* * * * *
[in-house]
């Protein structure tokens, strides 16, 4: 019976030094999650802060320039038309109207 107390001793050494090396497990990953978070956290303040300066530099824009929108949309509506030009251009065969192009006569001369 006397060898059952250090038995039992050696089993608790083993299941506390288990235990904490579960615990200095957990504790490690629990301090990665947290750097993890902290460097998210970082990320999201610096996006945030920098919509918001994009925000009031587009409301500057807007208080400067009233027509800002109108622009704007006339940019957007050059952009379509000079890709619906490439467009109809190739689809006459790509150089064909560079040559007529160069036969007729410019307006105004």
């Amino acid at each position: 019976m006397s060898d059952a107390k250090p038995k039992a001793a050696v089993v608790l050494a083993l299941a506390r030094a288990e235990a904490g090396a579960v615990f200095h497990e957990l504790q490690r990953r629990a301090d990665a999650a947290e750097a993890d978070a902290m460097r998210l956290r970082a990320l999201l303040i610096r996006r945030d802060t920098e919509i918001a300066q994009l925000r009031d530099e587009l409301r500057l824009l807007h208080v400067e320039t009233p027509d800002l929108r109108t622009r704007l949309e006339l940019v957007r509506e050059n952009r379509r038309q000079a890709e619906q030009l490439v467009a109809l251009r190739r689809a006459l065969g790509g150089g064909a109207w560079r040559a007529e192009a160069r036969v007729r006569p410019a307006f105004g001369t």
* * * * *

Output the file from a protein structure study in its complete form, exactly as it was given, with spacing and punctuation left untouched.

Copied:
[in-house]
């Protein structure tokens, strides 16, 4: 019976030094999650802060320039038309109207 107390001793050494090396497990990953978070956290303040300066530099824009929108949309509506030009251009065969192009006569001369 006397060898059952250090038995039992050696089993608790083993299941506390288990235990904490579960615990200095957990504790490690629990301090990665947290750097993890902290460097998210970082990320999201610096996006945030920098919509918001994009925000009031587009409301500057807007208080400067009233027509800002109108622009704007006339940019957007050059952009379509000079890709619906490439467009109809190739689809006459790509150089064909560079040559007529160069036969007729410019307006105004």
């Amino acid at each position: 019976m006397s060898d059952a107390k250090p038995k039992a001793a050696v089993v608790l050494a083993l299941a506390r030094a288990e235990a904490g090396a579960v615990f200095h497990e957990l504790q490690r990953r629990a301090d990665a999650a947290e750097a993890d978070a902290m460097r998210l956290r970082a990320l999201l303040i610096r996006r945030d802060t920098e919509i918001a300066q994009l925000r009031d530099e587009l409301r500057l824009l807007h208080v400067e320039t009233p027509d800002l929108r109108t622009r704007l949309e006339l940019v957007r509506e050059n952009r379509r038309q000079a890709e619906q030009l490439v467009a109809l251009r190739r689809a006459l065969g790509g150089g064909a109207w560079r040559a007529e192009a160069r036969v007729r006569p410019a307006f105004g001369t």